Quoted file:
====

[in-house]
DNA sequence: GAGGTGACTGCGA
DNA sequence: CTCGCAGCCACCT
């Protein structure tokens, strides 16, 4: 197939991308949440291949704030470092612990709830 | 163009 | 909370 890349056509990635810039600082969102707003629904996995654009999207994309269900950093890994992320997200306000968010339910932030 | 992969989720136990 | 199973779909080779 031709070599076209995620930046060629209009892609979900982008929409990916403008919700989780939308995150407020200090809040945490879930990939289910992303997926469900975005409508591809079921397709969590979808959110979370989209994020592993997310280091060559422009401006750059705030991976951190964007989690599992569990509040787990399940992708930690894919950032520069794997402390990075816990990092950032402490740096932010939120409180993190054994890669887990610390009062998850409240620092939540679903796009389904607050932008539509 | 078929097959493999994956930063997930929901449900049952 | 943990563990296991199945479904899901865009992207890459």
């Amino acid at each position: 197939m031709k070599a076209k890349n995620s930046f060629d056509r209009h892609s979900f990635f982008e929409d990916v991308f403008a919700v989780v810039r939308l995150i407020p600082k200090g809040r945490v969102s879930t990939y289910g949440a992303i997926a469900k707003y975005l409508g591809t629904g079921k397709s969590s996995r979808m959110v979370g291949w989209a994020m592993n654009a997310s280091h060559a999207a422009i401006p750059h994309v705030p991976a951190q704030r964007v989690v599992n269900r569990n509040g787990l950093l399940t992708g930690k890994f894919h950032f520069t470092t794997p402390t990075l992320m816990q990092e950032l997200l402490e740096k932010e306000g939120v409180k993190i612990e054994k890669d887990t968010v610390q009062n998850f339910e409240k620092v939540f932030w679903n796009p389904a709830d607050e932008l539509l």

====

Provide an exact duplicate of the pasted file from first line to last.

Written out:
[in-house]
DNA sequence: GAGGTGACTGCGA
DNA sequence: CTCGCAGCCACCT
């Protein structure tokens, strides 16, 4: 197939991308949440291949704030470092612990709830 | 163009 | 909370 890349056509990635810039600082969102707003629904996995654009999207994309269900950093890994992320997200306000968010339910932030 | 992969989720136990 | 199973779909080779 031709070599076209995620930046060629209009892609979900982008929409990916403008919700989780939308995150407020200090809040945490879930990939289910992303997926469900975005409508591809079921397709969590979808959110979370989209994020592993997310280091060559422009401006750059705030991976951190964007989690599992569990509040787990399940992708930690894919950032520069794997402390990075816990990092950032402490740096932010939120409180993190054994890669887990610390009062998850409240620092939540679903796009389904607050932008539509 | 078929097959493999994956930063997930929901449900049952 | 943990563990296991199945479904899901865009992207890459």
């Amino acid at each position: 197939m031709k070599a076209k890349n995620s930046f060629d056509r209009h892609s979900f990635f982008e929409d990916v991308f403008a919700v989780v810039r939308l995150i407020p600082k200090g809040r945490v969102s879930t990939y289910g949440a992303i997926a469900k707003y975005l409508g591809t629904g079921k397709s969590s996995r979808m959110v979370g291949w989209a994020m592993n654009a997310s280091h060559a999207a422009i401006p750059h994309v705030p991976a951190q704030r964007v989690v599992n269900r569990n509040g787990l950093l399940t992708g930690k890994f894919h950032f520069t470092t794997p402390t990075l992320m816990q990092e950032l997200l402490e740096k932010e306000g939120v409180k993190i612990e054994k890669d887990t968010v610390q009062n998850f339910e409240k620092v939540f932030w679903n796009p389904a709830d607050e932008l539509l």